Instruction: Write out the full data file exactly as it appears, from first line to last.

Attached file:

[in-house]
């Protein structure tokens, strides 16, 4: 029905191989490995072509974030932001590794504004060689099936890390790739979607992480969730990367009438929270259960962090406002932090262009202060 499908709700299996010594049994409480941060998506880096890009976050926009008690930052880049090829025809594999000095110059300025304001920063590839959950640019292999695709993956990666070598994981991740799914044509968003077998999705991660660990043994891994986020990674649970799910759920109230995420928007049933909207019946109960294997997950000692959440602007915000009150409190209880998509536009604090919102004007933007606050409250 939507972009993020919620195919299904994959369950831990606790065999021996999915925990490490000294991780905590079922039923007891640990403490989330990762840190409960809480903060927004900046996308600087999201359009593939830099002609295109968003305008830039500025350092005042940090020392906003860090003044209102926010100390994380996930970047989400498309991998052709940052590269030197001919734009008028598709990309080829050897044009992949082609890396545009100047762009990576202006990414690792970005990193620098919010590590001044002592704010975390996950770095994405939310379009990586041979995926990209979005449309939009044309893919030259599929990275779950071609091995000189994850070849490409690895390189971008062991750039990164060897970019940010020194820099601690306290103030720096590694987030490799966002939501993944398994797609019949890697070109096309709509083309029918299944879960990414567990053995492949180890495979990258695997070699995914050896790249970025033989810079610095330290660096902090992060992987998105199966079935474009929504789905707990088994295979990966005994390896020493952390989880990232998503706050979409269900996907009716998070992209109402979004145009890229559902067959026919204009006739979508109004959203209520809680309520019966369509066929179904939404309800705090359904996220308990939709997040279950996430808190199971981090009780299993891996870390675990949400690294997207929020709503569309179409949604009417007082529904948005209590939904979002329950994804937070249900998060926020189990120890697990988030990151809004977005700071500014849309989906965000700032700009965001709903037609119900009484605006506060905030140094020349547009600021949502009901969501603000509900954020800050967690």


[in-house]
């Protein structure tokens, strides 16, 4: 029905191989490995072509974030932001590794504004060689099936890390790739979607992480969730990367009438929270259960962090406002932090262009202060 499908709700299996010594049994409480941060998506880096890009976050926009008690930052880049090829025809594999000095110059300025304001920063590839959950640019292999695709993956990666070598994981991740799914044509968003077998999705991660660990043994891994986020990674649970799910759920109230995420928007049933909207019946109960294997997950000692959440602007915000009150409190209880998509536009604090919102004007933007606050409250 939507972009993020919620195919299904994959369950831990606790065999021996999915925990490490000294991780905590079922039923007891640990403490989330990762840190409960809480903060927004900046996308600087999201359009593939830099002609295109968003305008830039500025350092005042940090020392906003860090003044209102926010100390994380996930970047989400498309991998052709940052590269030197001919734009008028598709990309080829050897044009992949082609890396545009100047762009990576202006990414690792970005990193620098919010590590001044002592704010975390996950770095994405939310379009990586041979995926990209979005449309939009044309893919030259599929990275779950071609091995000189994850070849490409690895390189971008062991750039990164060897970019940010020194820099601690306290103030720096590694987030490799966002939501993944398994797609019949890697070109096309709509083309029918299944879960990414567990053995492949180890495979990258695997070699995914050896790249970025033989810079610095330290660096902090992060992987998105199966079935474009929504789905707990088994295979990966005994390896020493952390989880990232998503706050979409269900996907009716998070992209109402979004145009890229559902067959026919204009006739979508109004959203209520809680309520019966369509066929179904939404309800705090359904996220308990939709997040279950996430808190199971981090009780299993891996870390675990949400690294997207929020709503569309179409949604009417007082529904948005209590939904979002329950994804937070249900998060926020189990120890697990988030990151809004977005700071500014849309989906965000700032700009965001709903037609119900009484605006506060905030140094020349547009600021949502009901969501603000509900954020800050967690």